The Bedstead Tomb

It was the year 1615 and Sir John St John began commissioning a series of quite astounding monuments to immortalise his family in the parish church of St Mary’s, Lydiard Tregoze.

St Mary's Church, Lydiard Tregoze

St Mary’s Church, Lydiard Tregoze

The first memorial was the quite extraordinary polyptych complete with a pedigree painted on the outer panels. Next came the remodelling of the south chapel in 1633 followed by the Bedstead Tomb, a monument to his first wife Anne who died in 1628 and their thirteen children, and his second Margaret Whitmore, Lady Grobham, who still had four years to run on her clock.

Sir John himself would die in 1648 at his Battersea home, but not before three sons perished fighting for the Royalists in the English Civil War.

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Skip 300 years or so and by 1977 ‘the Bedstead tomb’ was in desperate need of restoration and repair. For some time the magnificent memorial made of alabaster, black carboniferous limestone and clunch, a hard, compact grey chalk, had been supported by a cradle of scaffolding and awaiting attention by conservator John Green.

Sir John St John 1st Bt

Sir John St John 1st Bt

In style and quality the tomb has been compared to work by Nicholas Stone, a leading 17th century sculptor. It was made in London and transported to Lydiard Tregoze in sections where it was reassembled in St Mary’s Church.

Anne Leighton

Anne Leighton

By the 1970s the monument was in a sorry state with rising damp and water damage to the plinth and the entablature. Part of the structure had already collapsed, including the heraldic cartouche which had fallen and smashed into pieces on the church floor while figures on the upper canopy were also in a perilous condition.

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John Green set to work on the monument with his assistant Michael Bayley. First it was completely dismantled, then cleaned, repaired and a damp proof membrane was inserted.

Margaret Whitmore, Lady Grobham

Margaret Whitmore, Lady Grobham

The monument measures approximately 4 metres long, 2 metres wide and stands nearly 4.5 metres tall. The tremendous weight of the monument required considerable support beneath the church floor and during the restoration work a pile of 17th century bricks was discovered to be doing just this.

The historical and architectural importance of St Mary’s Church, Lydiard Tregoze was recognised in Simon Jenkin’s book ‘England’s Thousand Best Churches,’ published in 1999. Sir Simon said of St. Mary’s: “Were the South Chapel to be removed lock, stock and barrel to the Victoria & Albert Museum in London, it would cause a sensation.”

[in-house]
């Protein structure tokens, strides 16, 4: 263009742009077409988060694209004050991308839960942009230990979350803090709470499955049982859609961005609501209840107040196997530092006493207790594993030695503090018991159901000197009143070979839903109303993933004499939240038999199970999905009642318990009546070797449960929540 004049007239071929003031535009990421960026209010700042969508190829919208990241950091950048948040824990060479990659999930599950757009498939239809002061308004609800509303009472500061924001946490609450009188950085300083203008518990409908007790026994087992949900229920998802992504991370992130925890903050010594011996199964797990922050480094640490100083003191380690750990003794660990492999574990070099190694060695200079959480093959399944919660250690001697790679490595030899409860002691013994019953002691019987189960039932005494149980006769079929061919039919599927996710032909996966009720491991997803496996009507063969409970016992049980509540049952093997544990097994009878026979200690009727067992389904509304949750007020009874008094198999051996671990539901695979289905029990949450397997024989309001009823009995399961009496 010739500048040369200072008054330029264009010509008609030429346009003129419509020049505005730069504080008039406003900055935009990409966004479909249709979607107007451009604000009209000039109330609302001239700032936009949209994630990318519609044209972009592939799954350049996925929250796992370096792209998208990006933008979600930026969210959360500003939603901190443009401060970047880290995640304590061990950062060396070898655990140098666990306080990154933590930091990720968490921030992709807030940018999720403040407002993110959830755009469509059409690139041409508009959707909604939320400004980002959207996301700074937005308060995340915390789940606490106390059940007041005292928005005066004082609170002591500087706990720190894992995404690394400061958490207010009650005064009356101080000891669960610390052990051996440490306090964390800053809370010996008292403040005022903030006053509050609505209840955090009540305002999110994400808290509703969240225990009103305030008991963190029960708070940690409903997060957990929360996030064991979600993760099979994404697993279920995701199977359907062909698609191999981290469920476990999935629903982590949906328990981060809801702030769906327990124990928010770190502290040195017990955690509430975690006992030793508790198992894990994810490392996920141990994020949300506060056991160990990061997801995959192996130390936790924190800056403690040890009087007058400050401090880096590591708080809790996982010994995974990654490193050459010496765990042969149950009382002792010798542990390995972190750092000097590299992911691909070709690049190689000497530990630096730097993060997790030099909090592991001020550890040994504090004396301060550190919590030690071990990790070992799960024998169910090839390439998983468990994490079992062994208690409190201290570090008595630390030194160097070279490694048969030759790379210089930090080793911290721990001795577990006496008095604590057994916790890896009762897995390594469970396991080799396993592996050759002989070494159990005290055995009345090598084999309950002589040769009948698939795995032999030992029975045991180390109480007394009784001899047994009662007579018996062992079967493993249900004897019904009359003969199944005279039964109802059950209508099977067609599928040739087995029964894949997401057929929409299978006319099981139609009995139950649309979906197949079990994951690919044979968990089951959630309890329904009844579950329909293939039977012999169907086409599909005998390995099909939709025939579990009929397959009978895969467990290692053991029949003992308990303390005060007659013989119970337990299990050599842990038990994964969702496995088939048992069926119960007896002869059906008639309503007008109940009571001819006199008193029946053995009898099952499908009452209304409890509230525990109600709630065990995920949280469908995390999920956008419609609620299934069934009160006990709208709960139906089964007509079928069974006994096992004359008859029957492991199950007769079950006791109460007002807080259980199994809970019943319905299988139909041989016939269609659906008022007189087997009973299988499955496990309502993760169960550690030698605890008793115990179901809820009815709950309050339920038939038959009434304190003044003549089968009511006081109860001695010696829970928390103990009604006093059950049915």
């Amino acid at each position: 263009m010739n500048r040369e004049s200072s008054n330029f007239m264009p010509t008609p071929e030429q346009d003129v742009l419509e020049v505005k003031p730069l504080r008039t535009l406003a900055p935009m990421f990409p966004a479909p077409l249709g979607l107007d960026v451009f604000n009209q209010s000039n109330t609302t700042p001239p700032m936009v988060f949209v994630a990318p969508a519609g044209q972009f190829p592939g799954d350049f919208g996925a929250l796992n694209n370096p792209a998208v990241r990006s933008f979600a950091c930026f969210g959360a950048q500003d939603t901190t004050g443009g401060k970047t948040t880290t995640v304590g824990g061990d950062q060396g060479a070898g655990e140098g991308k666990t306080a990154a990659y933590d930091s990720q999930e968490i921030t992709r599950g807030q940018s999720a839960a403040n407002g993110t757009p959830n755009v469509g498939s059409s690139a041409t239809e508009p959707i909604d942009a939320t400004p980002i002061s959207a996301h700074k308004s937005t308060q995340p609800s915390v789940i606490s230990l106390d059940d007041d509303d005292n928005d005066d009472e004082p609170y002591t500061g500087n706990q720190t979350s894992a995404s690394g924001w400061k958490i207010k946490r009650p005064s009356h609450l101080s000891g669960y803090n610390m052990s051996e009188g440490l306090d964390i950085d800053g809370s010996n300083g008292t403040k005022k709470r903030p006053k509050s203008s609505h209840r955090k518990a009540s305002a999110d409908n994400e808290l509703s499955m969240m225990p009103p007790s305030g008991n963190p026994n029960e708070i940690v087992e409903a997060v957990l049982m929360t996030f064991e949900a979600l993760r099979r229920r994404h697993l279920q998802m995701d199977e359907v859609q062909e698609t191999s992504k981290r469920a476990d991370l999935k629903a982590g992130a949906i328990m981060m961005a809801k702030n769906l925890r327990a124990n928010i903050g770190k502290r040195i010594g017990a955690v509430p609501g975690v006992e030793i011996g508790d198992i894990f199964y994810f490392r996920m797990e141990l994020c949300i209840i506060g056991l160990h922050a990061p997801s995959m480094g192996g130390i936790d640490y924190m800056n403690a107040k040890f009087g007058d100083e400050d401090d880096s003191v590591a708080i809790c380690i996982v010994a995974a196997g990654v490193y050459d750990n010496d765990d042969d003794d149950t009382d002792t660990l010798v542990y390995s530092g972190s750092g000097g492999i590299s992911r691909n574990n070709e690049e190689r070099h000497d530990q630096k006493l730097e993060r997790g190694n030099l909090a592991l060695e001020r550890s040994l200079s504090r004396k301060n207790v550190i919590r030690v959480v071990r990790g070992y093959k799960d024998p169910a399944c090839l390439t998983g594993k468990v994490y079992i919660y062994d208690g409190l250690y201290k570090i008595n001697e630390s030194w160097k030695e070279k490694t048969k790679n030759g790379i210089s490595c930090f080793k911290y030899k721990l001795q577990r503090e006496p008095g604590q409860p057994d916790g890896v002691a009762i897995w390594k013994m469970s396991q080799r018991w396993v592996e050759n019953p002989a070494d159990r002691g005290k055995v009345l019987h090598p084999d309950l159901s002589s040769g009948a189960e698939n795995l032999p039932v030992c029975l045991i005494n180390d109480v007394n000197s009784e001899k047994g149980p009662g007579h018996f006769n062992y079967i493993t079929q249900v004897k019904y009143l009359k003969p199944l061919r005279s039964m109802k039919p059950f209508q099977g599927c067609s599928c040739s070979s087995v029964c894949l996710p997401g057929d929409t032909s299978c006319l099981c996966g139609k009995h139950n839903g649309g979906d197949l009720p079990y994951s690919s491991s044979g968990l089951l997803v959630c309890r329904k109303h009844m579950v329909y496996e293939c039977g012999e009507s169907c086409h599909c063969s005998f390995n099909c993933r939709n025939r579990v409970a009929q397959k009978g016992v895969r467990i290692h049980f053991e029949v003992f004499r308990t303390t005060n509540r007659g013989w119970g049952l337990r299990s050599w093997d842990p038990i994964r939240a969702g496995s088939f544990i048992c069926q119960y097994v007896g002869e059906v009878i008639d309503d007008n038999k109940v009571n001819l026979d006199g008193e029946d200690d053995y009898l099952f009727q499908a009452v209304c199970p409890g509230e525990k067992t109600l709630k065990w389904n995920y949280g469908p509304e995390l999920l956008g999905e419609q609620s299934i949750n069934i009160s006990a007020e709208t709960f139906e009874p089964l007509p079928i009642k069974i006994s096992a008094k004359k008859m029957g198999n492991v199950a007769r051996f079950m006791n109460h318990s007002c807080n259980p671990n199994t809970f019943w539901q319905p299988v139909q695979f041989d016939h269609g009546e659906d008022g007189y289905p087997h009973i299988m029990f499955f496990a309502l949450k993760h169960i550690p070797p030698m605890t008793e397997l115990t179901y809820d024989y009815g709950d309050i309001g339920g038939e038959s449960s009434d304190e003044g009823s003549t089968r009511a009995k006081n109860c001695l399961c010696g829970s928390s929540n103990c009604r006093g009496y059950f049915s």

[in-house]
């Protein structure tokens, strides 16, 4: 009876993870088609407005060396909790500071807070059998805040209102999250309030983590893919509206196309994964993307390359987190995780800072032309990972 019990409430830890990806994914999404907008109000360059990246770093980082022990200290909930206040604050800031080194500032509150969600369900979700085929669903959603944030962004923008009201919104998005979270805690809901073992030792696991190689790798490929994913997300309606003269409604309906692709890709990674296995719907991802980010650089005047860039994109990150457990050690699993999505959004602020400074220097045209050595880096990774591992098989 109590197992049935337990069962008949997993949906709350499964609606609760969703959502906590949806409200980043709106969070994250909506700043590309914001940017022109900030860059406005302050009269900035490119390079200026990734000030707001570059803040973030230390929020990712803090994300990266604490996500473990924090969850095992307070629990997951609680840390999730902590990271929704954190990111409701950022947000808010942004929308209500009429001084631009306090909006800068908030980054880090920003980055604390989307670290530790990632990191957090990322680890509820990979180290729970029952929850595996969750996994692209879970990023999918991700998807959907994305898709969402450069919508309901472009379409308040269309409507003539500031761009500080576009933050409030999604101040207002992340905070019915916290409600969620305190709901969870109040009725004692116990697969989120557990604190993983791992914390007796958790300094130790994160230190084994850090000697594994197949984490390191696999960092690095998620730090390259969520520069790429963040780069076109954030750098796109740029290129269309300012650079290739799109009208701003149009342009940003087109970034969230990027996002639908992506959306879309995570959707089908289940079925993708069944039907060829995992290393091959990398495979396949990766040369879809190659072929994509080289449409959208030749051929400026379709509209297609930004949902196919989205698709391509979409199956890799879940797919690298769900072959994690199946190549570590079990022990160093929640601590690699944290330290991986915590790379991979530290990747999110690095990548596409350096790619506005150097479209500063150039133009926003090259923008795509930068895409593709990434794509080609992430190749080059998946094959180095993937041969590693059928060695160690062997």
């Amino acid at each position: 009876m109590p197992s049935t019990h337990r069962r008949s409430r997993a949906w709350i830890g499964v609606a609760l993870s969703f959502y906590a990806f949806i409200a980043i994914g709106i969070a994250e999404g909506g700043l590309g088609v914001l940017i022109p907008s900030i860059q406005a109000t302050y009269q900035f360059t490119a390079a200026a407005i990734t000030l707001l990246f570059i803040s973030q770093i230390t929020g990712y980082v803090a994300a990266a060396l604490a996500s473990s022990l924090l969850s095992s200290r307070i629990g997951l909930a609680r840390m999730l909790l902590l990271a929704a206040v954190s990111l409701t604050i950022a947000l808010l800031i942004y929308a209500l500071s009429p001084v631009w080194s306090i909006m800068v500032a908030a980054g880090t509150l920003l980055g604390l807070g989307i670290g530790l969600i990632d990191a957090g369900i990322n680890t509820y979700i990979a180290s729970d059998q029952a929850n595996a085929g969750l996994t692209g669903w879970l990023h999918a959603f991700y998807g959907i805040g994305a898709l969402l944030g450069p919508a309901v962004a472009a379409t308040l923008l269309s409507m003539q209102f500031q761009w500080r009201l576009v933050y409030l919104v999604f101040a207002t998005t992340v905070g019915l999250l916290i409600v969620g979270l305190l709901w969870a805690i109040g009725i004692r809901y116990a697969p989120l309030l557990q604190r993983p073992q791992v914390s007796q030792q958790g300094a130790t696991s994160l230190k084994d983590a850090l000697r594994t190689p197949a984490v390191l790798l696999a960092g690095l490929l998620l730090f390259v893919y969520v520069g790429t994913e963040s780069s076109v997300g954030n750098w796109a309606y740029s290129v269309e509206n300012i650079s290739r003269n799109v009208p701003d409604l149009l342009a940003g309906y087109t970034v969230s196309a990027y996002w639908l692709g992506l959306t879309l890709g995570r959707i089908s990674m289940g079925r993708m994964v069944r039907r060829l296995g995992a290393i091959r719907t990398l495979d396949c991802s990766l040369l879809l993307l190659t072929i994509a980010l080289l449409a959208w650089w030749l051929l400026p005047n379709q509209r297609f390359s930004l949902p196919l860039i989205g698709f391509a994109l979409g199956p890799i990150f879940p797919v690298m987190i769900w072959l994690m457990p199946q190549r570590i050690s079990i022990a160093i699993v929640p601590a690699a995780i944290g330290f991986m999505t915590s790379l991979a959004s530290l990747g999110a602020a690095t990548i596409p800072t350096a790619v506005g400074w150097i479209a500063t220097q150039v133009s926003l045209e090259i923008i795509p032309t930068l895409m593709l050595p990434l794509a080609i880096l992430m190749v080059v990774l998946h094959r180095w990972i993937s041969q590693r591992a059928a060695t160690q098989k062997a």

Elizabeth Fitzgerald, Countess Kildare

On February 3, 1537 five brothers, Sir James, Sir John, Oliver, Richard and Walter Fitzgerald, were taken from the Tower of London where they had been incarcerated for 11 long months.They were most probably fastened to a hurdle or wooden panel and drawn behind a horse the five miles from the Tower to the terrible Tyburn gallows – here they were hung, drawn and quartered.

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The Fitzgerald family, Earls of Kildare, had been Yorkist supporters during the War of the Roses and Henry VIII was wont to keep a close eye on them. In 1533 he summoned Gerald Fitzgerald, 9th Earl of Kildare to London. This was a pretty big year for Henry. He married and crowned Anne Boleyn, his daughter Elizabeth was born and he was excommunicated by Pope Clement VII. So a bit up and down!

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Thomas Fitzgerald, Lord Offaly, the Earl’s 21 year old son, was left in charge back home in Ireland.

However, news reached Thomas that his father had been beheaded in the Tower. Unaware that this was a ploy by the family’s enemies to provoke the young heir, Thomas rallied his followers and rampaged through the streets of Dublin to the Chapter House of St Mary’s Abbey where the King’s Council awaited him. Silken Thomas, so called on account of the silk his followers wore on their helmets, threw down his Sword of State and renounced his allegiance to the King.

Thomas 'Silken' Fitzgerald, Lord Offaly